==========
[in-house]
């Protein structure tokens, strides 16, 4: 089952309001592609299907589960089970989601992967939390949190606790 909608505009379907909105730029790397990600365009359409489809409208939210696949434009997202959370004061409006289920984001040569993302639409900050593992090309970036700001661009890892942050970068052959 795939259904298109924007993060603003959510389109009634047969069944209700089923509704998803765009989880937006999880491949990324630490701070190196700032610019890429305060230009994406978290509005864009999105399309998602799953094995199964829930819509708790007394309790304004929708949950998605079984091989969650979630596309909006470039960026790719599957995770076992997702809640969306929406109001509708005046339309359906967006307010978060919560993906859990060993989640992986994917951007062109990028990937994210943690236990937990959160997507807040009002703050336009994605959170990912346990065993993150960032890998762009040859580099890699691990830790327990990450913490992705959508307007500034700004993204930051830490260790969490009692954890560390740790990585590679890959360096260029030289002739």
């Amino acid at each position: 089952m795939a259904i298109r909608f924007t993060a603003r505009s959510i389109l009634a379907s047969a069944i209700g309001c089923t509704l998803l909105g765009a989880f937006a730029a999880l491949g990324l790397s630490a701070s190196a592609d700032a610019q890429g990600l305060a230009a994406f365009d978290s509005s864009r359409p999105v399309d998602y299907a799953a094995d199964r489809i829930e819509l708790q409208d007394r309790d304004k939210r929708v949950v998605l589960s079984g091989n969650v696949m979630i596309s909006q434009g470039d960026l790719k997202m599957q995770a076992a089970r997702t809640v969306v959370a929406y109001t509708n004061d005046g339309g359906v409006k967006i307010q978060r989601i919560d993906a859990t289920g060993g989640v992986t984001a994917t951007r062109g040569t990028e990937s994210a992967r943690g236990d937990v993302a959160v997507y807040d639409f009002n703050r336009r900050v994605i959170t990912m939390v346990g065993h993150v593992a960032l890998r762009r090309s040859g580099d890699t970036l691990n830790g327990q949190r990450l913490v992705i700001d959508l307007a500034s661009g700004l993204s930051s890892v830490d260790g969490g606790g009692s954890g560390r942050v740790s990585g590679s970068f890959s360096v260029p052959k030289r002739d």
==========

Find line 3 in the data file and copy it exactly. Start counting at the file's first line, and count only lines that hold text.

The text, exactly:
């Amino acid at each position: 089952m795939a259904i298109r909608f924007t993060a603003r505009s959510i389109l009634a379907s047969a069944i209700g309001c089923t509704l998803l909105g765009a989880f937006a730029a999880l491949g990324l790397s630490a701070s190196a592609d700032a610019q890429g990600l305060a230009a994406f365009d978290s509005s864009r359409p999105v399309d998602y299907a799953a094995d199964r489809i829930e819509l708790q409208d007394r309790d304004k939210r929708v949950v998605l589960s079984g091989n969650v696949m979630i596309s909006q434009g470039d960026l790719k997202m599957q995770a076992a089970r997702t809640v969306v959370a929406y109001t509708n004061d005046g339309g359906v409006k967006i307010q978060r989601i919560d993906a859990t289920g060993g989640v992986t984001a994917t951007r062109g040569t990028e990937s994210a992967r943690g236990d937990v993302a959160v997507y807040d639409f009002n703050r336009r900050v994605i959170t990912m939390v346990g065993h993150v593992a960032l890998r762009r090309s040859g580099d890699t970036l691990n830790g327990q949190r990450l913490v992705i700001d959508l307007a500034s661009g700004l993204s930051s890892v830490d260790g969490g606790g009692s954890g560390r942050v740790s990585g590679s970068f890959s360096v260029p052959k030289r002739d």